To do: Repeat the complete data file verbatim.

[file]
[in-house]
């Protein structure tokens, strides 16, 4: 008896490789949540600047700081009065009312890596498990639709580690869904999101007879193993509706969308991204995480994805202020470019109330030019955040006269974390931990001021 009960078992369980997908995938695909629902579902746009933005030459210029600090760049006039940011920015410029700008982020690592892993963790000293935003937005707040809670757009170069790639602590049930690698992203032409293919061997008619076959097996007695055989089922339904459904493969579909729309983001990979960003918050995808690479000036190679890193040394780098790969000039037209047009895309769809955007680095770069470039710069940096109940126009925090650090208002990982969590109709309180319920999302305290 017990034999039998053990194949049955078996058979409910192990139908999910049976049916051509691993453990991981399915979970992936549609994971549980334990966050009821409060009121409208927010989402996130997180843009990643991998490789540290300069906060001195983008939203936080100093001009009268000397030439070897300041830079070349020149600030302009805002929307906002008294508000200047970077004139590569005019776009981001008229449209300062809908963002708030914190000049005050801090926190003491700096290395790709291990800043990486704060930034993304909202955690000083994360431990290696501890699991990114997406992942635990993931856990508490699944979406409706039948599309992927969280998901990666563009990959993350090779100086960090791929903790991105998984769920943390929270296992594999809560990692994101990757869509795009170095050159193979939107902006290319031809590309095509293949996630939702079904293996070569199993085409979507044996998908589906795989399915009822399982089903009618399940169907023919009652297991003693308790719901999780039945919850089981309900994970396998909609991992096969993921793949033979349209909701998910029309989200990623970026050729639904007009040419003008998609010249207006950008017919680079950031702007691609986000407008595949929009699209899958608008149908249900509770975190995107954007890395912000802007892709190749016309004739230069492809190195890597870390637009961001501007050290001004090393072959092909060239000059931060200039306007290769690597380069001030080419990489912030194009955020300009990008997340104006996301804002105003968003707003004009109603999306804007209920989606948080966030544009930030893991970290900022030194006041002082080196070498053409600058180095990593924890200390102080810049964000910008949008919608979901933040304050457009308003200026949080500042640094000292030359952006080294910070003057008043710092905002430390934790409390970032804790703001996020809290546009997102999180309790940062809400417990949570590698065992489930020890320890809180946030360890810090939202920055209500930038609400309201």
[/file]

[in-house]
């Protein structure tokens, strides 16, 4: 008896490789949540600047700081009065009312890596498990639709580690869904999101007879193993509706969308991204995480994805202020470019109330030019955040006269974390931990001021 009960078992369980997908995938695909629902579902746009933005030459210029600090760049006039940011920015410029700008982020690592892993963790000293935003937005707040809670757009170069790639602590049930690698992203032409293919061997008619076959097996007695055989089922339904459904493969579909729309983001990979960003918050995808690479000036190679890193040394780098790969000039037209047009895309769809955007680095770069470039710069940096109940126009925090650090208002990982969590109709309180319920999302305290 017990034999039998053990194949049955078996058979409910192990139908999910049976049916051509691993453990991981399915979970992936549609994971549980334990966050009821409060009121409208927010989402996130997180843009990643991998490789540290300069906060001195983008939203936080100093001009009268000397030439070897300041830079070349020149600030302009805002929307906002008294508000200047970077004139590569005019776009981001008229449209300062809908963002708030914190000049005050801090926190003491700096290395790709291990800043990486704060930034993304909202955690000083994360431990290696501890699991990114997406992942635990993931856990508490699944979406409706039948599309992927969280998901990666563009990959993350090779100086960090791929903790991105998984769920943390929270296992594999809560990692994101990757869509795009170095050159193979939107902006290319031809590309095509293949996630939702079904293996070569199993085409979507044996998908589906795989399915009822399982089903009618399940169907023919009652297991003693308790719901999780039945919850089981309900994970396998909609991992096969993921793949033979349209909701998910029309989200990623970026050729639904007009040419003008998609010249207006950008017919680079950031702007691609986000407008595949929009699209899958608008149908249900509770975190995107954007890395912000802007892709190749016309004739230069492809190195890597870390637009961001501007050290001004090393072959092909060239000059931060200039306007290769690597380069001030080419990489912030194009955020300009990008997340104006996301804002105003968003707003004009109603999306804007209920989606948080966030544009930030893991970290900022030194006041002082080196070498053409600058180095990593924890200390102080810049964000910008949008919608979901933040304050457009308003200026949080500042640094000292030359952006080294910070003057008043710092905002430390934790409390970032804790703001996020809290546009997102999180309790940062809400417990949570590698065992489930020890320890809180946030360890810090939202920055209500930038609400309201």